Of Horse

Created by Horse enthusiasts for Horse enthusiasts

Get your free account at Of Horse.

  • Vote

    for your favorite new posts
  • Publish

    your own original blog posts
  • Earn

    $15 for your posts voted to Top Posts
  • Sign Up!
Rehabing an 18 year old TB...On a Budget
Facebook Tweet Google+ Pinterest Email More Sharing Options

Rehabing an 18 year old TB...On a Budget

23…old enough to have some freedom yet young enough to not have any serious financial obligations…that was until “Hey Janice, hope all is well. I wanted to ask you if you’d be willing to take Oscar back…”. My soul-mate horse who I had leased for 2 years and had been sold a year previously was now in need of a new home again. And just like that, with one little text forwarded to me, my ‘roaring twenties’ with “no serious financial obligation” were over.

I received that text on October 14th and by November 5th he was mine.

Saying I was terrified is an understatement. I visited Oscar prior to purchasing him.  He was entirely too skinny, had overgrown feet and offered up a lovely display of bucking, and hopping when asked to canter.  My “test ride” lasted all of 15 minutes.  So, at 23, I had just purchased an 18 year old horse, without a vet exam, whom I couldn’t ride successfully based on my test-ride. What could go wrong, right? All I knew was that this was my soul-mate horse who needed love, patience and lots of calories! He carried me around for 2 years without ever taking a wrong step and it was my turn to return that favor.

He was placed in a week-long quarantine at his new home, Fence Post Farm.  He was hot, agitated and probably terrified.  This was his 2nd time in a year he had been ripped away from his friends and home (which for any horse, let alone a very herd-bound one, let’s face it, is traumatizing) and plopped in some strange place he didn’t know. I visited him everyday and just watched him pace in his quarantine paddock.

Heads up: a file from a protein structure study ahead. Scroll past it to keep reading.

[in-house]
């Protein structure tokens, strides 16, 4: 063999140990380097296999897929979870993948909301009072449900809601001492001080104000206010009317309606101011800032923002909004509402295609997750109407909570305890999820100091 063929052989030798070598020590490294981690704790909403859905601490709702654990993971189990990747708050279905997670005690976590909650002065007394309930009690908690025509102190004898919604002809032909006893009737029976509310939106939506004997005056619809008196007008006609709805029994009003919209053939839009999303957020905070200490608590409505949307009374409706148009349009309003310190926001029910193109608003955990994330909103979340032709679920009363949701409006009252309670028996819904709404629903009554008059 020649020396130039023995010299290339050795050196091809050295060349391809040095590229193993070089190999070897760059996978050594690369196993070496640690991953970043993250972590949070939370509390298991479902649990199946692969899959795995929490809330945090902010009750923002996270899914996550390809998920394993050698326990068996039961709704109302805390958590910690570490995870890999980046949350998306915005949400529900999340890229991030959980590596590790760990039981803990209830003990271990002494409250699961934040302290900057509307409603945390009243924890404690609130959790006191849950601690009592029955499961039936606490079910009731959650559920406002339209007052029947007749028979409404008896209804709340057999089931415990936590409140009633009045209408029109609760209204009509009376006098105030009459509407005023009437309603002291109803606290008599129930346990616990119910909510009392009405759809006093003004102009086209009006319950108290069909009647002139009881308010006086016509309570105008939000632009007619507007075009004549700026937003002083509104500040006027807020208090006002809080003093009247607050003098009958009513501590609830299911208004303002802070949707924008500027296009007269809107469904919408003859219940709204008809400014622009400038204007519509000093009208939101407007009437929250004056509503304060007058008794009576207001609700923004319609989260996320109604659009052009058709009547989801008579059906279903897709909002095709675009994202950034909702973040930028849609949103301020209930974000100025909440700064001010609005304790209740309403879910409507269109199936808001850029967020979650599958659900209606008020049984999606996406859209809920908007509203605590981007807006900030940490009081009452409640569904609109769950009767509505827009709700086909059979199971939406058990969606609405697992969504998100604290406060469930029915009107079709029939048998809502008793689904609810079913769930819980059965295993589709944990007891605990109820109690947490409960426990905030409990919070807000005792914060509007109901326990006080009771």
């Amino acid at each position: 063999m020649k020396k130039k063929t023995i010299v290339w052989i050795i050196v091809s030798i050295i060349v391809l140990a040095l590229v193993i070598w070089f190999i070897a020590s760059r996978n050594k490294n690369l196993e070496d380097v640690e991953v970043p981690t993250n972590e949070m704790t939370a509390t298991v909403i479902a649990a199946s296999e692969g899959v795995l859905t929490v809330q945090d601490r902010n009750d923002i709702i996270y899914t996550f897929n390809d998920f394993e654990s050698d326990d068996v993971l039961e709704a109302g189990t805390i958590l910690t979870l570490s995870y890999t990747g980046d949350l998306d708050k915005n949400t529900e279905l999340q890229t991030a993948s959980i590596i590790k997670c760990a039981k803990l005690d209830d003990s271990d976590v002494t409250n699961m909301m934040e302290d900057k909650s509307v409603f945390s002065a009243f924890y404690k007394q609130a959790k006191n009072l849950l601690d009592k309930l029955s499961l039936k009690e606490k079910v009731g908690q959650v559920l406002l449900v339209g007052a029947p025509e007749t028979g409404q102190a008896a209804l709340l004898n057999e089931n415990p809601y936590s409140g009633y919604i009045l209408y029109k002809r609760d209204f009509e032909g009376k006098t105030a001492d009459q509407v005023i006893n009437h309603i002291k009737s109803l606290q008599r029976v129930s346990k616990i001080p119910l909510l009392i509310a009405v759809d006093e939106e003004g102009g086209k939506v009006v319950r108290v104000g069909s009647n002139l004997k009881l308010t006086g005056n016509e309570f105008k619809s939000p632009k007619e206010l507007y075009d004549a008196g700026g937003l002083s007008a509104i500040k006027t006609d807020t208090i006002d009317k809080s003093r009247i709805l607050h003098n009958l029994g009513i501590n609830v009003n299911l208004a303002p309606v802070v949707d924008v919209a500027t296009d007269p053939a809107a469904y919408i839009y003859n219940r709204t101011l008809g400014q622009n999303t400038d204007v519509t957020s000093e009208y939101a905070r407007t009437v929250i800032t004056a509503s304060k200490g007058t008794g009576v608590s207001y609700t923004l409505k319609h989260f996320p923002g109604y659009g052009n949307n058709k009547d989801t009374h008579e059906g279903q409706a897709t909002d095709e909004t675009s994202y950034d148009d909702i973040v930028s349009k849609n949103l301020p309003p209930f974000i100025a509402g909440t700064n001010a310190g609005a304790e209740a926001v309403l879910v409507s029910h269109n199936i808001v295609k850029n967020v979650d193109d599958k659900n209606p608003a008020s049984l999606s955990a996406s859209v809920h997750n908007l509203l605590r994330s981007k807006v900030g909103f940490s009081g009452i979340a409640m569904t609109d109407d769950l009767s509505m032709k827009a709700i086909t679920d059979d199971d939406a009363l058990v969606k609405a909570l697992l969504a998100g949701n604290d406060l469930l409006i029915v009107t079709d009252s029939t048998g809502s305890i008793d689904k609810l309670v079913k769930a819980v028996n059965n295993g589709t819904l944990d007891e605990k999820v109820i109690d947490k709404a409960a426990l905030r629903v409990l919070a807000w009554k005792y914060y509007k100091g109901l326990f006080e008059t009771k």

We immediately placed him on a fat booster (Nutrena Empower Boost) to add to his grain and lots and lots of hay. The farrier came out within 3 days to address his hooves.  The bulbs of his heels were completely on the ground and his hooves looked like pancakes. Luckily we were told with a couple of regular shoeings, we should see his hooves become more upright again.  After a week, he met his herd mates and was turned out with the group and moved into his permanent stall. Surprisingly, he began putting on weight very quickly and settled in remarkably fast.

My next task was riding. Finding a saddle to fit an 18 year old, high-withered horse with no topline whatsoever proved to be a challenge.  I took 6 different saddles on trial, none of which fit.  Finally, I was able to get the saddle I already owned to fit after purchasing a pad with shims from Dover (Dover’s brand worked just as well as the name-brand for us and was over $100 cheaper!). After also buying a breastplate (Wintec sells a pretty affordable one that does the job for now!) to keep the saddle in place, we were in business.  We began slowly with just walking and trotting for short intervals.  After a week or so, we tested the canter to see what we were working with.  It was explosive to say the least. It felt like we always had onlookers when we rode, no doubt waiting to see what “the crazy team” does today, though that could be my imagination (knowing what our rides looked like I’m sure).